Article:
Responsive Web Design or Mobi Site – which is the better solution for your business?
As a digital marketing trainer and search marketing consultant I am often pulled into debates amongst digital and search marketers around whether companies should create a mobi site for their customers over the ever popular responsive web design. Before I get into the detail, let’s first clarify what the two mean.
What is Responsive Web Design (RWD)?
Responsive Design is when a website automatically adjusts to suite the device (i.e. Desktop, Smartphone or Tablet) that the user is using. It will adjust the navigation to provide a more optimal experience for the user based on the type of device they are using when browsing the website. When a visitor goes to your website the server detects that the user is browsing from a mobile device and automatically adjusts the content of the existing website to the size of the particular device in order to avoid having to scroll to see the full page.
What is a Mobi Website?
A Mobi website is a website that has specifically been created for a mobile user (even though it can be accessed from a regular desktop site) where the website has registered a mobile specific domain (mTLD) with .Mobi in it (e.g. Mywebsite.mobi). Usually, when a visitor goes to your website the server detects that the user is browsing from a mobile device (Smartphone) and redirects them to the Mobi website instead. This website is usually managed separately from the main desktop site and contains its own unique content designed specifically for the mobile user experience.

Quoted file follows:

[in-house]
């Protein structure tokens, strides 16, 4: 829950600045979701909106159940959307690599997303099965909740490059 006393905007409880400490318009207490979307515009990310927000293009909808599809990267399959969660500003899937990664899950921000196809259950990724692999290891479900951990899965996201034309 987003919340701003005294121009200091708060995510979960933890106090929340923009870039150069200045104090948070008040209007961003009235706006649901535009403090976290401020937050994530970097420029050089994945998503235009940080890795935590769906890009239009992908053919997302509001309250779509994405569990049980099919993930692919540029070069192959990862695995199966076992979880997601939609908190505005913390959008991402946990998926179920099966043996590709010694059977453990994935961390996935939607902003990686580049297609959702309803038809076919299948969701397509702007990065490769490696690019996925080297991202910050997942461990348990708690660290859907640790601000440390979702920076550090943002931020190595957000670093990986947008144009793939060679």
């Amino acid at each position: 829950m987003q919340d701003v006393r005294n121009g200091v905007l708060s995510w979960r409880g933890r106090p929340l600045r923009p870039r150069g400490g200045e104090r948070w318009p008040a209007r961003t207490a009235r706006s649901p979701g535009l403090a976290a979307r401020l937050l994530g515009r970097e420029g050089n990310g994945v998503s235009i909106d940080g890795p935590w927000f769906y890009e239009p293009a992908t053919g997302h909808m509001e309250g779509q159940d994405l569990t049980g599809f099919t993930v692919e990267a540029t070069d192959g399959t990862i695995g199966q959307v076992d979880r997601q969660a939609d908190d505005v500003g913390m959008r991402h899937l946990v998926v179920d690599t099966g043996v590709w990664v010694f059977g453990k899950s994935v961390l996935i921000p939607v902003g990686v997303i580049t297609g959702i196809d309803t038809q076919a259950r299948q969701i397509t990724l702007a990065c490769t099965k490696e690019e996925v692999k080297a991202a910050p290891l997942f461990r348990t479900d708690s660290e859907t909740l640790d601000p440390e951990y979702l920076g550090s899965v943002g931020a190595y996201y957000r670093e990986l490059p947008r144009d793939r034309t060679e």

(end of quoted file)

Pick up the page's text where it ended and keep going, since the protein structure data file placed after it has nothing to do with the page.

So which option is best?
Most marketers are convinced that one or the other option is the best route however in most cases I find that their arguments to support their convictions are often unsubstantiated by any research or facts. It is merely an opinion based on personal preference, or because someone told them so.
I am finding more and more marketers leading towards responsive design as an option because it appears to be much easier to maintain one site and they don’t often have a lot of mobile users to justify the cost of maintaining a separate .Mobi site. For those websites showing a large percentage of their users coming from a mobile device, it makes sense to create a uniquely Mobile optimised website.
Before making your choice you should consider a number of factors and the potential implications of each option. Whichever option you choose for your business you need to ensure that you provide the user with the best possible user experience for the greater number of site visitors that you receive ensuring that you keep your bounce rate (people who visit your website and leave immediately) down to a minimum, preferably lower than 40%.
What you should know about Responsive Web Design (RWD)
If you are thinking about Response Web Design, you need to consider all of the facts. Here are some implications of responsive design.
Responsive Design is said to take approximately 7 x longer to load than a Mobi site and is often loaded with disruptions to the site’s core functionality. If you serve advertisements off your website you should be aware that advertisements often break during RWD. Some companies have reported that responsive design is not necessarily compatible with Internet Explorer 8 (IE8) resulting in your website not being able to render properly to the user. While most of these issues can probably be rectified, it does require incredibly skilled and technically competent developers to make sure that it works properly.